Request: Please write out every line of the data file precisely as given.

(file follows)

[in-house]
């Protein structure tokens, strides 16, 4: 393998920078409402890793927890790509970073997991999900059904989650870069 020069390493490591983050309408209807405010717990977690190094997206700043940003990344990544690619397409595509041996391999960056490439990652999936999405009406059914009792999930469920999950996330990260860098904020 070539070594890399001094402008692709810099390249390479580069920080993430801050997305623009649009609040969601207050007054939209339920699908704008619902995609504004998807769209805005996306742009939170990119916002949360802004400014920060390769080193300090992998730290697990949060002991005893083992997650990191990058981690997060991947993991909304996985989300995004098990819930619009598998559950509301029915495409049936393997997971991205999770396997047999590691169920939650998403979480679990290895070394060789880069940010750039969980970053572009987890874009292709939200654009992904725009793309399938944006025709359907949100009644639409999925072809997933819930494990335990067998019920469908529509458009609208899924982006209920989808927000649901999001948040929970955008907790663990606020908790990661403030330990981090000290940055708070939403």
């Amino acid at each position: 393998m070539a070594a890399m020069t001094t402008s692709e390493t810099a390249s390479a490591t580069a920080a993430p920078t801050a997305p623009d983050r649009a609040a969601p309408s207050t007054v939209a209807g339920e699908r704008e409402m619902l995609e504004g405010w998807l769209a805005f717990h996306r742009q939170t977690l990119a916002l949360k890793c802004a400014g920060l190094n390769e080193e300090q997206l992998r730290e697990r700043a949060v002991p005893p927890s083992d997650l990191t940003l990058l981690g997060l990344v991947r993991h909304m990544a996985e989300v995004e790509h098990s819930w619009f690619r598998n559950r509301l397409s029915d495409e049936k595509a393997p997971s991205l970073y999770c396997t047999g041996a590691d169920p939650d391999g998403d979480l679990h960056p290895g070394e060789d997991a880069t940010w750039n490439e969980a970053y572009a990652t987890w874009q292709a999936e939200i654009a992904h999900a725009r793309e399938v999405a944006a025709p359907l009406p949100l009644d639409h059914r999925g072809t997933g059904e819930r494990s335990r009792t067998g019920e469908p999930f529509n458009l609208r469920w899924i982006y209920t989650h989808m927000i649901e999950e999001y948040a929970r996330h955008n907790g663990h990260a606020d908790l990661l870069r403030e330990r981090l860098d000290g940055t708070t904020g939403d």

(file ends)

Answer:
[in-house]
């Protein structure tokens, strides 16, 4: 393998920078409402890793927890790509970073997991999900059904989650870069 020069390493490591983050309408209807405010717990977690190094997206700043940003990344990544690619397409595509041996391999960056490439990652999936999405009406059914009792999930469920999950996330990260860098904020 070539070594890399001094402008692709810099390249390479580069920080993430801050997305623009649009609040969601207050007054939209339920699908704008619902995609504004998807769209805005996306742009939170990119916002949360802004400014920060390769080193300090992998730290697990949060002991005893083992997650990191990058981690997060991947993991909304996985989300995004098990819930619009598998559950509301029915495409049936393997997971991205999770396997047999590691169920939650998403979480679990290895070394060789880069940010750039969980970053572009987890874009292709939200654009992904725009793309399938944006025709359907949100009644639409999925072809997933819930494990335990067998019920469908529509458009609208899924982006209920989808927000649901999001948040929970955008907790663990606020908790990661403030330990981090000290940055708070939403």
């Amino acid at each position: 393998m070539a070594a890399m020069t001094t402008s692709e390493t810099a390249s390479a490591t580069a920080a993430p920078t801050a997305p623009d983050r649009a609040a969601p309408s207050t007054v939209a209807g339920e699908r704008e409402m619902l995609e504004g405010w998807l769209a805005f717990h996306r742009q939170t977690l990119a916002l949360k890793c802004a400014g920060l190094n390769e080193e300090q997206l992998r730290e697990r700043a949060v002991p005893p927890s083992d997650l990191t940003l990058l981690g997060l990344v991947r993991h909304m990544a996985e989300v995004e790509h098990s819930w619009f690619r598998n559950r509301l397409s029915d495409e049936k595509a393997p997971s991205l970073y999770c396997t047999g041996a590691d169920p939650d391999g998403d979480l679990h960056p290895g070394e060789d997991a880069t940010w750039n490439e969980a970053y572009a990652t987890w874009q292709a999936e939200i654009a992904h999900a725009r793309e399938v999405a944006a025709p359907l009406p949100l009644d639409h059914r999925g072809t997933g059904e819930r494990s335990r009792t067998g019920e469908p999930f529509n458009l609208r469920w899924i982006y209920t989650h989808m927000i649901e999950e999001y948040a929970r996330h955008n907790g663990h990260a606020d908790l990661l870069r403030e330990r981090l860098d000290g940055t708070t904020g939403d």